In January 2020 Semmelweis University welcomed a lecture from the guest speaker from the Leiden University Medical Center (LUMC) – Dr. Károly Szuhai, who became the 30th Eurolife Distinguished Lecturer.
During the information workshop on Eurolife Network hosted by the Semmelweis University, Dr. Szuhai presented a lecture titled: Molecular genomic technology in tumor genetics, in which he presented an overview of the development of molecular test methods in cancer research over the past two decades. He explained that cancer is a genetic disease that occurs because certain genetic changes occur, and in order to be able to examine them with proper resolution, various research and diagnostic tools need to be developed.
For over 20 years in Leiden, he has devoted himself to the development and application of these techniques, and in his presentation he has introduced the most advanced techniques used today. His presentation was received with a great enthusiasm by the audience and Dr. Szuhai was awarded the Eurolife Medal in recognition of his achievements in the field of Life Sciences.
About Dr. Károly Szuhai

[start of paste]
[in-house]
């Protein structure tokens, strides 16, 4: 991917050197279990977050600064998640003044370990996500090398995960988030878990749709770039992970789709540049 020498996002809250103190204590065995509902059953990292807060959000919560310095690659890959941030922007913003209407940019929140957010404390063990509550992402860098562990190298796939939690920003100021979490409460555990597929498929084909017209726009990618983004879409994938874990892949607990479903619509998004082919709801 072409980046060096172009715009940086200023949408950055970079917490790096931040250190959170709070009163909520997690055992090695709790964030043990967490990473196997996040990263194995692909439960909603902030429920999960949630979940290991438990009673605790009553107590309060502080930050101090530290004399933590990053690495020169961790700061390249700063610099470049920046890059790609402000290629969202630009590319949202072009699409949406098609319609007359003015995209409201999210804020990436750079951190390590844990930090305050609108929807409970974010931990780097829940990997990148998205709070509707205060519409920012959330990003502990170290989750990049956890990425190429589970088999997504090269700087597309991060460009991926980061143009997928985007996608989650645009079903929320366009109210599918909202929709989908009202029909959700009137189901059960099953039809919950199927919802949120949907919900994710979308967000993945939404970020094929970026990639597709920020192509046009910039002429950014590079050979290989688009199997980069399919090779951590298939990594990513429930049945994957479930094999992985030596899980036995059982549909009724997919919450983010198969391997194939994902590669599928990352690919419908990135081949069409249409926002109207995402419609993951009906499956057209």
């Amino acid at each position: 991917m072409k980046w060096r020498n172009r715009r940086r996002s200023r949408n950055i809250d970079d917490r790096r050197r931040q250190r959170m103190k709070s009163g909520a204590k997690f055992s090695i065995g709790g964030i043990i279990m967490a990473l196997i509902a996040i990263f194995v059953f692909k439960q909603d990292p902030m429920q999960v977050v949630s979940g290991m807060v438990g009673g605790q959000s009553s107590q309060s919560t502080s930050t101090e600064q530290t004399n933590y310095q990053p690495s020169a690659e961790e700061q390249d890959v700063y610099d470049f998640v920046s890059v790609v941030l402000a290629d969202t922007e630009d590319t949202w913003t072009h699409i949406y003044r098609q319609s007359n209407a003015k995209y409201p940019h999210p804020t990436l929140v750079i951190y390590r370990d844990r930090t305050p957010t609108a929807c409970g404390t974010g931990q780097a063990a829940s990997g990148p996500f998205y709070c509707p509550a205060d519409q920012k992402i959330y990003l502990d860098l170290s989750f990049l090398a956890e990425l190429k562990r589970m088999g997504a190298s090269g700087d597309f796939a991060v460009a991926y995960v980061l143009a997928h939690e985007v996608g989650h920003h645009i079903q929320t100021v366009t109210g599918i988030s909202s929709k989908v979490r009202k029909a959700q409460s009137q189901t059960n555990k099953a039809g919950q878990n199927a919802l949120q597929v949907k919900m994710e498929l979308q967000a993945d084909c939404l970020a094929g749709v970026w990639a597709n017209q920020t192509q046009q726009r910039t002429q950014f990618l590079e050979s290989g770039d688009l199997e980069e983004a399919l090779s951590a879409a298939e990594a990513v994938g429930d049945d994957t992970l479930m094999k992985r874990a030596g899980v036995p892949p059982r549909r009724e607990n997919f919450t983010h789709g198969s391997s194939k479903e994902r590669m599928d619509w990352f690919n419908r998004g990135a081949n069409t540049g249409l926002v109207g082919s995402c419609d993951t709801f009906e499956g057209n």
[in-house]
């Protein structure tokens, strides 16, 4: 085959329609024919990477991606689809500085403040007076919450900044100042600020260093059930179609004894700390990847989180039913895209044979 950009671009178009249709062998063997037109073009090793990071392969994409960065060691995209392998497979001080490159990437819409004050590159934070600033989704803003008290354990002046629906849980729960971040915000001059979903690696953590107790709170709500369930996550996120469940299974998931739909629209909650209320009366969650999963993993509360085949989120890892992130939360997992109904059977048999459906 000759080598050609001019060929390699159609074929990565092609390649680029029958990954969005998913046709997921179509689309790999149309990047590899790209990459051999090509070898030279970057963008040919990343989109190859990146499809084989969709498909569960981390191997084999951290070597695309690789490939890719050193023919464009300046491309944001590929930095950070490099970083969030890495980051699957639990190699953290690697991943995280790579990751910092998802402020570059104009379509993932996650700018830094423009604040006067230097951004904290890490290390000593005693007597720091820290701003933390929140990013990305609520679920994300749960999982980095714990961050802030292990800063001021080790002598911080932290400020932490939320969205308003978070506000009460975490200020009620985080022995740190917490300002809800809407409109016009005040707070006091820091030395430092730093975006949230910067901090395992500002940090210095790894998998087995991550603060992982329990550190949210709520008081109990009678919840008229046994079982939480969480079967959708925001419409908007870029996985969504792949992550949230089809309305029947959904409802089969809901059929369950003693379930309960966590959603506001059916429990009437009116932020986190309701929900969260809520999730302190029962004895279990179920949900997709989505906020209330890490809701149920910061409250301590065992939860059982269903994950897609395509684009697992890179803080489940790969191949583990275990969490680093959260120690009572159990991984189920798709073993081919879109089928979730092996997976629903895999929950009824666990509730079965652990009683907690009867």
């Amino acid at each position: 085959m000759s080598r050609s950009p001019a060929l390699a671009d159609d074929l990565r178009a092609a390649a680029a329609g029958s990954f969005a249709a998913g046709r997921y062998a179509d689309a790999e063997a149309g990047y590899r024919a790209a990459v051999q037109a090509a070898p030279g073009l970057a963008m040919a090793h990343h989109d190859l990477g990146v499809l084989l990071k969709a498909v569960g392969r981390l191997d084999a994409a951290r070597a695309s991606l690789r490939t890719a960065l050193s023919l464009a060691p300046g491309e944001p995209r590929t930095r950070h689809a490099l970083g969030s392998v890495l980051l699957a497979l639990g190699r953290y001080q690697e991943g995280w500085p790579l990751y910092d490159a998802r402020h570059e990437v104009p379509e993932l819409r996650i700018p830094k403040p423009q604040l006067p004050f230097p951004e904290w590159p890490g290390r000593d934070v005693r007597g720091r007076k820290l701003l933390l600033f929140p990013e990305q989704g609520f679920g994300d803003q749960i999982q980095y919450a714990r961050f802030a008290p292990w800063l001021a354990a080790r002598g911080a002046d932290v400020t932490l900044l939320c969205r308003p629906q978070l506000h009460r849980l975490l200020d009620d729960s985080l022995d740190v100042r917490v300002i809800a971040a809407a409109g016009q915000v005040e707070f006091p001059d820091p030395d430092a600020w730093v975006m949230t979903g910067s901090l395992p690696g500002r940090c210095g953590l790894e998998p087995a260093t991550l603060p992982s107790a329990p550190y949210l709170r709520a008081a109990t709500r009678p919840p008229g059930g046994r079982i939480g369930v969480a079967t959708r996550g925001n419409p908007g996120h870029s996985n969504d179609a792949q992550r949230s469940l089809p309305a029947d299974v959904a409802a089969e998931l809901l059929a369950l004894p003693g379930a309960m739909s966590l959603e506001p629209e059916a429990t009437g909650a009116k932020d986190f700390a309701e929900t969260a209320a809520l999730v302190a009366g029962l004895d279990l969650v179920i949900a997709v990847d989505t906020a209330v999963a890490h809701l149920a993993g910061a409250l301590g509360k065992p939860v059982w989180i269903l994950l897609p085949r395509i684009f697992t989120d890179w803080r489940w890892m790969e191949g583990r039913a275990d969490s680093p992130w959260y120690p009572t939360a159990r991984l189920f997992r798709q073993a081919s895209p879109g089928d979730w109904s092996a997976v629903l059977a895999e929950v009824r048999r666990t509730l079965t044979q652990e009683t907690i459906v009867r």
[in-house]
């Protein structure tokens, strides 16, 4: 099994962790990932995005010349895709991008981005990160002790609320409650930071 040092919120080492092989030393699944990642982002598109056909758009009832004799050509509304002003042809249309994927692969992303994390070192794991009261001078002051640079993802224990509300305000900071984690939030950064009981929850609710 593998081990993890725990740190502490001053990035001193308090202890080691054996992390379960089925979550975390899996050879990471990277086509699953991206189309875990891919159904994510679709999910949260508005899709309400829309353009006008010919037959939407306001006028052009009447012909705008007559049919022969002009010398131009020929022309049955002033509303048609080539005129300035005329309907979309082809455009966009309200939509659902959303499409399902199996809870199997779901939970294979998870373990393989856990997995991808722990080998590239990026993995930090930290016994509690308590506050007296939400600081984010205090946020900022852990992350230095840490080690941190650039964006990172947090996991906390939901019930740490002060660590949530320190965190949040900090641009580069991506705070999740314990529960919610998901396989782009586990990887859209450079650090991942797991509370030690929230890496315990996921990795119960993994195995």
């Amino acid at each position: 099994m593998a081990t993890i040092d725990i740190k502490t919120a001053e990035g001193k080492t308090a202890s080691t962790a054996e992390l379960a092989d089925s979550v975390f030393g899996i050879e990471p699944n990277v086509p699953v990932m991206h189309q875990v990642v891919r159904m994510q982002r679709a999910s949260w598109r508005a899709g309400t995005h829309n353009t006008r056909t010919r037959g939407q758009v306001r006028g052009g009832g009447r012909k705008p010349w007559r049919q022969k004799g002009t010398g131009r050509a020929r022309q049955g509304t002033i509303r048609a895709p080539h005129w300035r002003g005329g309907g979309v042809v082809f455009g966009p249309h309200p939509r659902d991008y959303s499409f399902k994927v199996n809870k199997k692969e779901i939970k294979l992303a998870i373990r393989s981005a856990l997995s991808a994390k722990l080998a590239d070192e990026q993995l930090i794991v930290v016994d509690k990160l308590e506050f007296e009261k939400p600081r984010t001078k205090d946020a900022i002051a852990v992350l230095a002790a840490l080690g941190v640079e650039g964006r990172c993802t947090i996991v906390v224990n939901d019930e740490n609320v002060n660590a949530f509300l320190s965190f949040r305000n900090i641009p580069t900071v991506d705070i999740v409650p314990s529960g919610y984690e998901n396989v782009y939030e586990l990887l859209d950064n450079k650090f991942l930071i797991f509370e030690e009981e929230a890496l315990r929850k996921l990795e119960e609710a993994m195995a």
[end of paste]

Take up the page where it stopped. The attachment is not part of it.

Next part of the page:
The research aim of Dr. Szuhai is to elucidate molecular genetic changes that are responsible for sarcoma development, progression or prognosis by using a wide range of molecular cytogenetic tools thereby improving genetic classification of these tumour entities allowing stratification for better diagnosis and treatment. This translational research activity connected basic science (genetics and modelling) with applied clinical research (diagnostics, clinical classification) for bone and soft tissue tumours.
Dr. Szuhai graduated as a medical doctor at Pecs University Medical School in Pecs, Hungary and worked as clinical fellow before started his PhD. In 2001 he obtained his PhD in Molecular Pathology at Leiden University to develop and translate molecular pathology techniques in cancer and mitochondrial diseases. As a post doc, he stayed at the Molecular Cell Biology department and started a joint project on molecular genetics of bone and soft tissue tumours with the Pathology department, LUMC. His background in medicine and passion in developing in applying molecular techniques to translational research was the basis to join and stay at the department of Molecular Cell Biology. Since 2013 he works as associate professor. He works in collaboration with the Pathology department with the group of Prof Bovee as his work has a strong translational focus where obtained results and their translation is needed using clinical material giving a strong synergy for the research. Furthermore, he is the coordinator of the half minor on Molecular Targets and Cancer Therapy.